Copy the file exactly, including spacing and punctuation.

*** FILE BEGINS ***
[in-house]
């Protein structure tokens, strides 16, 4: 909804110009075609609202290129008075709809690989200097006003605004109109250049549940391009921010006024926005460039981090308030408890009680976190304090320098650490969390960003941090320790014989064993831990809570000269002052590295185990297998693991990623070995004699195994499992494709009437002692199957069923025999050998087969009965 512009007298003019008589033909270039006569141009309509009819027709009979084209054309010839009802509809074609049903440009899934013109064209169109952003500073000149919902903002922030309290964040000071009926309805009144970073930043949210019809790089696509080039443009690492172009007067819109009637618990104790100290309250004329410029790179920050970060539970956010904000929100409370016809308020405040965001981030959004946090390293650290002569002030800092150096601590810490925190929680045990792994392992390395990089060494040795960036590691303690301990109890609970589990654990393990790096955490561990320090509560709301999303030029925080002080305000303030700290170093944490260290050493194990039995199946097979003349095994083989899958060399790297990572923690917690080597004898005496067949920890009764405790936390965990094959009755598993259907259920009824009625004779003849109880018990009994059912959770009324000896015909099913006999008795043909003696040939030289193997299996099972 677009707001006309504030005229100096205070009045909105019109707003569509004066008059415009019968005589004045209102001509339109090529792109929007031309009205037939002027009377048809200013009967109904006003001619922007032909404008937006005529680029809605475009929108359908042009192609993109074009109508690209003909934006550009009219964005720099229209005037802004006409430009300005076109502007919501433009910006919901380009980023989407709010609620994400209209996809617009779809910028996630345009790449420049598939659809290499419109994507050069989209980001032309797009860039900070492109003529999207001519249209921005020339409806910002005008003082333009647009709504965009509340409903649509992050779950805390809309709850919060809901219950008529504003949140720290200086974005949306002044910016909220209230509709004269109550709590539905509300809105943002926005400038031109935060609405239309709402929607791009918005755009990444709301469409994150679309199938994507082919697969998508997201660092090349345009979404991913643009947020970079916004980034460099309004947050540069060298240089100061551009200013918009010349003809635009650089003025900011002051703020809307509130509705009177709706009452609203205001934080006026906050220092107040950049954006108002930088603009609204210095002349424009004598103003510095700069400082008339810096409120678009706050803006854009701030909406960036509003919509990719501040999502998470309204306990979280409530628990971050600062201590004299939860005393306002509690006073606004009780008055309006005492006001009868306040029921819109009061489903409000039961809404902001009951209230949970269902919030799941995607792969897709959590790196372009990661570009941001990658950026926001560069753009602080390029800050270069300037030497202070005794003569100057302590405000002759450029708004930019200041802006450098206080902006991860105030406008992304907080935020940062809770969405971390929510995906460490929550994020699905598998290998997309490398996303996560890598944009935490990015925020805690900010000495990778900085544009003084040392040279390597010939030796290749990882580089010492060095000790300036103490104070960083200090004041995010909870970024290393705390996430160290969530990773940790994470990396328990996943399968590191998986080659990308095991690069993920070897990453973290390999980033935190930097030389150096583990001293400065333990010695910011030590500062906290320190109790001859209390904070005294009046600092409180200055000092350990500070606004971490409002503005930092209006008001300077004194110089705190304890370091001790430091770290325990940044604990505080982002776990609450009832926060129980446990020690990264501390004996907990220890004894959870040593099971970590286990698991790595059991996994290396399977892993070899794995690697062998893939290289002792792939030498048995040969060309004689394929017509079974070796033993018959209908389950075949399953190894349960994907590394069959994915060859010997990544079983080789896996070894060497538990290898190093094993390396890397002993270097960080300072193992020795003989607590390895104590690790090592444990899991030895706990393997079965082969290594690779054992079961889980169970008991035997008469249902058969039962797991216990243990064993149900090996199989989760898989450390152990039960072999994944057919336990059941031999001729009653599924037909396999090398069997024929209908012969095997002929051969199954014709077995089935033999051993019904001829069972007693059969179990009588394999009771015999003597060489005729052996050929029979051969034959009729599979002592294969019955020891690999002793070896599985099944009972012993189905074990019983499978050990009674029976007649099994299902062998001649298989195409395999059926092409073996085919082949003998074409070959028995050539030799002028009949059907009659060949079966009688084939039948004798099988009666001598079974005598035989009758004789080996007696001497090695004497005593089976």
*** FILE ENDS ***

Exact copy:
[in-house]
């Protein structure tokens, strides 16, 4: 909804110009075609609202290129008075709809690989200097006003605004109109250049549940391009921010006024926005460039981090308030408890009680976190304090320098650490969390960003941090320790014989064993831990809570000269002052590295185990297998693991990623070995004699195994499992494709009437002692199957069923025999050998087969009965 512009007298003019008589033909270039006569141009309509009819027709009979084209054309010839009802509809074609049903440009899934013109064209169109952003500073000149919902903002922030309290964040000071009926309805009144970073930043949210019809790089696509080039443009690492172009007067819109009637618990104790100290309250004329410029790179920050970060539970956010904000929100409370016809308020405040965001981030959004946090390293650290002569002030800092150096601590810490925190929680045990792994392992390395990089060494040795960036590691303690301990109890609970589990654990393990790096955490561990320090509560709301999303030029925080002080305000303030700290170093944490260290050493194990039995199946097979003349095994083989899958060399790297990572923690917690080597004898005496067949920890009764405790936390965990094959009755598993259907259920009824009625004779003849109880018990009994059912959770009324000896015909099913006999008795043909003696040939030289193997299996099972 677009707001006309504030005229100096205070009045909105019109707003569509004066008059415009019968005589004045209102001509339109090529792109929007031309009205037939002027009377048809200013009967109904006003001619922007032909404008937006005529680029809605475009929108359908042009192609993109074009109508690209003909934006550009009219964005720099229209005037802004006409430009300005076109502007919501433009910006919901380009980023989407709010609620994400209209996809617009779809910028996630345009790449420049598939659809290499419109994507050069989209980001032309797009860039900070492109003529999207001519249209921005020339409806910002005008003082333009647009709504965009509340409903649509992050779950805390809309709850919060809901219950008529504003949140720290200086974005949306002044910016909220209230509709004269109550709590539905509300809105943002926005400038031109935060609405239309709402929607791009918005755009990444709301469409994150679309199938994507082919697969998508997201660092090349345009979404991913643009947020970079916004980034460099309004947050540069060298240089100061551009200013918009010349003809635009650089003025900011002051703020809307509130509705009177709706009452609203205001934080006026906050220092107040950049954006108002930088603009609204210095002349424009004598103003510095700069400082008339810096409120678009706050803006854009701030909406960036509003919509990719501040999502998470309204306990979280409530628990971050600062201590004299939860005393306002509690006073606004009780008055309006005492006001009868306040029921819109009061489903409000039961809404902001009951209230949970269902919030799941995607792969897709959590790196372009990661570009941001990658950026926001560069753009602080390029800050270069300037030497202070005794003569100057302590405000002759450029708004930019200041802006450098206080902006991860105030406008992304907080935020940062809770969405971390929510995906460490929550994020699905598998290998997309490398996303996560890598944009935490990015925020805690900010000495990778900085544009003084040392040279390597010939030796290749990882580089010492060095000790300036103490104070960083200090004041995010909870970024290393705390996430160290969530990773940790994470990396328990996943399968590191998986080659990308095991690069993920070897990453973290390999980033935190930097030389150096583990001293400065333990010695910011030590500062906290320190109790001859209390904070005294009046600092409180200055000092350990500070606004971490409002503005930092209006008001300077004194110089705190304890370091001790430091770290325990940044604990505080982002776990609450009832926060129980446990020690990264501390004996907990220890004894959870040593099971970590286990698991790595059991996994290396399977892993070899794995690697062998893939290289002792792939030498048995040969060309004689394929017509079974070796033993018959209908389950075949399953190894349960994907590394069959994915060859010997990544079983080789896996070894060497538990290898190093094993390396890397002993270097960080300072193992020795003989607590390895104590690790090592444990899991030895706990393997079965082969290594690779054992079961889980169970008991035997008469249902058969039962797991216990243990064993149900090996199989989760898989450390152990039960072999994944057919336990059941031999001729009653599924037909396999090398069997024929209908012969095997002929051969199954014709077995089935033999051993019904001829069972007693059969179990009588394999009771015999003597060489005729052996050929029979051969034959009729599979002592294969019955020891690999002793070896599985099944009972012993189905074990019983499978050990009674029976007649099994299902062998001649298989195409395999059926092409073996085919082949003998074409070959028995050539030799002028009949059907009659060949079966009688084939039948004798099988009666001598079974005598035989009758004789080996007696001497090695004497005593089976």